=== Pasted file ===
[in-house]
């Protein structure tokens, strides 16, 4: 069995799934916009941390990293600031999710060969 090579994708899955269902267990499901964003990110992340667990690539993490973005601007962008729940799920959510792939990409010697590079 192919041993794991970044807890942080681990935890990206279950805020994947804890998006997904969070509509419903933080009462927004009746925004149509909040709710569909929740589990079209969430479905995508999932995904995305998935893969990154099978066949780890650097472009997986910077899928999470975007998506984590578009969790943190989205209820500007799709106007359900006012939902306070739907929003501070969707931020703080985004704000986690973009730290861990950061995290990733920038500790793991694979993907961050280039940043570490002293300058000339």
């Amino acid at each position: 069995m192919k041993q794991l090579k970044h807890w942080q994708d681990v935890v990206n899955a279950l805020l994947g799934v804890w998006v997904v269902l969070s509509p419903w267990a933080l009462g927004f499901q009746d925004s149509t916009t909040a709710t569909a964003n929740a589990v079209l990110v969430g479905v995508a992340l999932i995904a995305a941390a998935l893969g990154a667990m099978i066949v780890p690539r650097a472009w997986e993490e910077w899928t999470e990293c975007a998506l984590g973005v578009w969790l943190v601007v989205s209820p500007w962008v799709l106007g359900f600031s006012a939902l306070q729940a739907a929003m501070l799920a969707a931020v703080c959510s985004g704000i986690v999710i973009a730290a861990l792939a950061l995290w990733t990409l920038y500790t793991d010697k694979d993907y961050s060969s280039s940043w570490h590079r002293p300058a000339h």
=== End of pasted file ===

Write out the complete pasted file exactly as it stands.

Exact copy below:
[in-house]
């Protein structure tokens, strides 16, 4: 069995799934916009941390990293600031999710060969 090579994708899955269902267990499901964003990110992340667990690539993490973005601007962008729940799920959510792939990409010697590079 192919041993794991970044807890942080681990935890990206279950805020994947804890998006997904969070509509419903933080009462927004009746925004149509909040709710569909929740589990079209969430479905995508999932995904995305998935893969990154099978066949780890650097472009997986910077899928999470975007998506984590578009969790943190989205209820500007799709106007359900006012939902306070739907929003501070969707931020703080985004704000986690973009730290861990950061995290990733920038500790793991694979993907961050280039940043570490002293300058000339």
């Amino acid at each position: 069995m192919k041993q794991l090579k970044h807890w942080q994708d681990v935890v990206n899955a279950l805020l994947g799934v804890w998006v997904v269902l969070s509509p419903w267990a933080l009462g927004f499901q009746d925004s149509t916009t909040a709710t569909a964003n929740a589990v079209l990110v969430g479905v995508a992340l999932i995904a995305a941390a998935l893969g990154a667990m099978i066949v780890p690539r650097a472009w997986e993490e910077w899928t999470e990293c975007a998506l984590g973005v578009w969790l943190v601007v989205s209820p500007w962008v799709l106007g359900f600031s006012a939902l306070q729940a739907a929003m501070l799920a969707a931020v703080c959510s985004g704000i986690v999710i973009a730290a861990l792939a950061l995290w990733t990409l920038y500790t793991d010697k694979d993907y961050s060969s280039s940043w570490h590079r002293p300058a000339h």